1st Quarter 2011 | 26(1)
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This is the second part of the theme on the numerous challenges and opportunities resulting from a number of fundamental forces facing agribusiness industries. The first set of articles followed the value chain for plants and plant products and the retail industry. Those articles were published in the previous issue of Choices .
In this issue, the papers explore the forces affecting the animal and animal products value chain including the animal health industry (Buhr, Holtkamp, and Sornsen); livestock producers (Mintert and Lawrence); and the meatpacking industry (Buhr and Ginn). The article on the input industry is focused on the animal health industry since feed, the other major input for livestock, is covered in the previous issue and its discussion of the plant industry.
The fourth article by Krause is a response to the previous articles on the plant and plant products value chain. This insightful article expands our understanding of the forces affecting the agribusiness industry. It went through a regular review and resubmit process by the guest editors and is included as part of the theme with the hope that it might stimulate additional submissions around the topic of the theme.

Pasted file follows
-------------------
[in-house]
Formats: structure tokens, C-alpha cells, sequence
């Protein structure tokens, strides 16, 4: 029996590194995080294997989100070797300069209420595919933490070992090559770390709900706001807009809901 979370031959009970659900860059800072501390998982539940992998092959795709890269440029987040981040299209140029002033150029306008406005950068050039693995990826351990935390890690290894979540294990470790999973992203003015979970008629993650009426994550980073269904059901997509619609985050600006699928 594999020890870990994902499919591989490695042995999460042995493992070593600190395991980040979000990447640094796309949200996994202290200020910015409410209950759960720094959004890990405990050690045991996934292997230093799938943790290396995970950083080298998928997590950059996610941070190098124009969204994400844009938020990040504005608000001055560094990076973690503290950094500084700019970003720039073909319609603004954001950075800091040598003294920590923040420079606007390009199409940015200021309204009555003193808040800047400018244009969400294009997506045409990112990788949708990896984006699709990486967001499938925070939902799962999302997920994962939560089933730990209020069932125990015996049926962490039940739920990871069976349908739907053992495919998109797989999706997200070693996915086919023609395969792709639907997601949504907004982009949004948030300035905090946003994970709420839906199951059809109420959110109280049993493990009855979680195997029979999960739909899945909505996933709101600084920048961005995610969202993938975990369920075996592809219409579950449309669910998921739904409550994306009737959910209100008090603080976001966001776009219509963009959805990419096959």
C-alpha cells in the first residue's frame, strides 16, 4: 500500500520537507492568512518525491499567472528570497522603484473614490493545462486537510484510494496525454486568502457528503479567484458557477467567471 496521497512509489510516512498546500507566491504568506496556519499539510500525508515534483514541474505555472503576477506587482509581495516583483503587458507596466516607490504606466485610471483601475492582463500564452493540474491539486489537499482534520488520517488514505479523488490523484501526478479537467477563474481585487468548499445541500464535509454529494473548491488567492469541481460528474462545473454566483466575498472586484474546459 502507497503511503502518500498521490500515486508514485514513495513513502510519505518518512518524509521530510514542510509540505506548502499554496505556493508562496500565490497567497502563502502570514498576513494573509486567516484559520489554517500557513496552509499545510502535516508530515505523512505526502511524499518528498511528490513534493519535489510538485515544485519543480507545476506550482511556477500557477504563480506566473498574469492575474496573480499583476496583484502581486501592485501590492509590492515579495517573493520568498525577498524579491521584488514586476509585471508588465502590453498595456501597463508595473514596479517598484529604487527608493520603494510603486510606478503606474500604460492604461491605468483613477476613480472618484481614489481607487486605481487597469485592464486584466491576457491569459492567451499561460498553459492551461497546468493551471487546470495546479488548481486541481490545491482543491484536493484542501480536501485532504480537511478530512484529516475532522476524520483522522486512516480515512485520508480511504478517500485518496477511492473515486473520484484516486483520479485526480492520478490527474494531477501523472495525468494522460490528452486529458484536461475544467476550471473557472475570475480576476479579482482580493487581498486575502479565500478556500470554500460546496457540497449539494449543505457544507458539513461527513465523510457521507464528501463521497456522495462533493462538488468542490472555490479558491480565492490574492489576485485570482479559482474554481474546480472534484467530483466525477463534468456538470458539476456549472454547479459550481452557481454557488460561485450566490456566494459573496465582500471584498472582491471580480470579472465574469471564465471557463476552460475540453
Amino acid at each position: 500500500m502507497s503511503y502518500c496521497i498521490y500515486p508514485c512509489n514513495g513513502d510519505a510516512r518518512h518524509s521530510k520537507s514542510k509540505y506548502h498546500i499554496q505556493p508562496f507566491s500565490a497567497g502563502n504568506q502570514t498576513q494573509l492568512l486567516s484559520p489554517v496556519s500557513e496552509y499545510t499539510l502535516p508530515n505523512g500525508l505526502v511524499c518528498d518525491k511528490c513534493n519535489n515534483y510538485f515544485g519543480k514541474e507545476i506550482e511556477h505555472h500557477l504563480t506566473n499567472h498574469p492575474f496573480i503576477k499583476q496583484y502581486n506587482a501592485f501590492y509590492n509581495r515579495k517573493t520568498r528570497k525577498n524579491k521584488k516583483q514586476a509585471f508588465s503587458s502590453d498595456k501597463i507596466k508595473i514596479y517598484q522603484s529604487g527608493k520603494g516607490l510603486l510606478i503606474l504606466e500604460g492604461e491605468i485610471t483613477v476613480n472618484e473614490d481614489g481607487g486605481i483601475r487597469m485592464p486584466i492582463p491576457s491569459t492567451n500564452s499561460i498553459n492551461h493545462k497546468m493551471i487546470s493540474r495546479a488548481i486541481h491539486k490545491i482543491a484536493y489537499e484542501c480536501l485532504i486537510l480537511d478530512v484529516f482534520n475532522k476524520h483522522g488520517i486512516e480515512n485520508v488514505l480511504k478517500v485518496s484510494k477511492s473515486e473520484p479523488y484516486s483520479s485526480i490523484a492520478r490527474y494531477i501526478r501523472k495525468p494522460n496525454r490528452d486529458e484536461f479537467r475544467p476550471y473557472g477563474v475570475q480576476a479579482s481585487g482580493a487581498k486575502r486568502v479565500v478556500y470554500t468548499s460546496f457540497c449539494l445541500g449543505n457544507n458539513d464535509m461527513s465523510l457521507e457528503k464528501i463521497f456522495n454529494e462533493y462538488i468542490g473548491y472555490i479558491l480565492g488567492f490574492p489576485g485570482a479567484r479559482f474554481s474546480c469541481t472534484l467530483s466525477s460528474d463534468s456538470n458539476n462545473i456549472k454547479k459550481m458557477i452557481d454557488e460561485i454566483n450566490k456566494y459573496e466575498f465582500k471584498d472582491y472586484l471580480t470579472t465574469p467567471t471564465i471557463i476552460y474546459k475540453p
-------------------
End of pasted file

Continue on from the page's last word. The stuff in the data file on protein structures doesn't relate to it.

An article discussing the forces affecting the fresh produce industry is planned for publication in a subsequent Choices issue.
To provide a common thread for the articles, the authors use Michael Porter’s Five Competitive Forces (plus two additional forces) to guide discussion of how economic forces are creating opportunities and threats, and how companies and the value chain as a whole are changing. Porter identifies five forces that shape an industry: (1) rivalry among existing competitors, (2) threat of new entrants, (3) bargaining power of suppliers, (4) bargaining power of buyers, and (5) the threat of substitute products (Porter, 2008). Two additional forces affecting competition have been described as: (6) technology and (7) other drivers of change. These last two forces introduce an external dynamic to Porter’s forces. These seven forces are described in the introduction to the full theme in the previous issue of Choices (Olson and Boehlje).
For More Information
Porter, Michael E. (2008). The Five Competitive Forces that Shape Strategy. Harvard Business Review. (January 2008), p. 79-93.
Olson K. and Boehlje M. 2010. Theme Overview: Fundamental Forces Affecting Agribusiness Industries. Choices 25(4) available at http://www.choicesmagazine.org/magazine/article.php?article=150.
Kent D. Olson (email@example.com) is Professor, Department of Applied Economics, University of Minnesota, St. Paul, Minnesota. Michael Boehlje (firstname.lastname@example.org) is Distinguished Professor, Department of Agricultural Economics, Purdue University, West Lafayette, Indiana.
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